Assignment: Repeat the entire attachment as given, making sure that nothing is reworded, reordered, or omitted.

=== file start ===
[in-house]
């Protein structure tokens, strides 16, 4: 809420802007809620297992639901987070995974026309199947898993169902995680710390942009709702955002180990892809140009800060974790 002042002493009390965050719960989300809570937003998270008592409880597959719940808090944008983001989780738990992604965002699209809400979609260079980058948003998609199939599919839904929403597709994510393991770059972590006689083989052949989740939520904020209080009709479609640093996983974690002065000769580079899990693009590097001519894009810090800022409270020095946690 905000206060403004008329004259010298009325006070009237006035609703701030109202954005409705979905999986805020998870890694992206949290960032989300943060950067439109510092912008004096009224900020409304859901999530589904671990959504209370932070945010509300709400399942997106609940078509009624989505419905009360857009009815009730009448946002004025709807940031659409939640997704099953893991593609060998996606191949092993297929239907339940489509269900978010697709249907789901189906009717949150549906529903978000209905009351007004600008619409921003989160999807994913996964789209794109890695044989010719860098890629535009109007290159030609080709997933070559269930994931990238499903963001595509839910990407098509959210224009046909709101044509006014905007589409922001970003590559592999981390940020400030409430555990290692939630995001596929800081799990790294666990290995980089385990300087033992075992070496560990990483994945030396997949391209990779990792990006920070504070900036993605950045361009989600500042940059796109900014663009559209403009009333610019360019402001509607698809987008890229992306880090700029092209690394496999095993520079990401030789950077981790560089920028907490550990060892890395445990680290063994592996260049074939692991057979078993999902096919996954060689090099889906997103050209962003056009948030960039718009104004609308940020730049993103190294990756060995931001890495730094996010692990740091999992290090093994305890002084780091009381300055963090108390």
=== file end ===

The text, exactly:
[in-house]
């Protein structure tokens, strides 16, 4: 809420802007809620297992639901987070995974026309199947898993169902995680710390942009709702955002180990892809140009800060974790 002042002493009390965050719960989300809570937003998270008592409880597959719940808090944008983001989780738990992604965002699209809400979609260079980058948003998609199939599919839904929403597709994510393991770059972590006689083989052949989740939520904020209080009709479609640093996983974690002065000769580079899990693009590097001519894009810090800022409270020095946690 905000206060403004008329004259010298009325006070009237006035609703701030109202954005409705979905999986805020998870890694992206949290960032989300943060950067439109510092912008004096009224900020409304859901999530589904671990959504209370932070945010509300709400399942997106609940078509009624989505419905009360857009009815009730009448946002004025709807940031659409939640997704099953893991593609060998996606191949092993297929239907339940489509269900978010697709249907789901189906009717949150549906529903978000209905009351007004600008619409921003989160999807994913996964789209794109890695044989010719860098890629535009109007290159030609080709997933070559269930994931990238499903963001595509839910990407098509959210224009046909709101044509006014905007589409922001970003590559592999981390940020400030409430555990290692939630995001596929800081799990790294666990290995980089385990300087033992075992070496560990990483994945030396997949391209990779990792990006920070504070900036993605950045361009989600500042940059796109900014663009559209403009009333610019360019402001509607698809987008890229992306880090700029092209690394496999095993520079990401030789950077981790560089920028907490550990060892890395445990680290063994592996260049074939692991057979078993999902096919996954060689090099889906997103050209962003056009948030960039718009104004609308940020730049993103190294990756060995931001890495730094996010692990740091999992290090093994305890002084780091009381300055963090108390």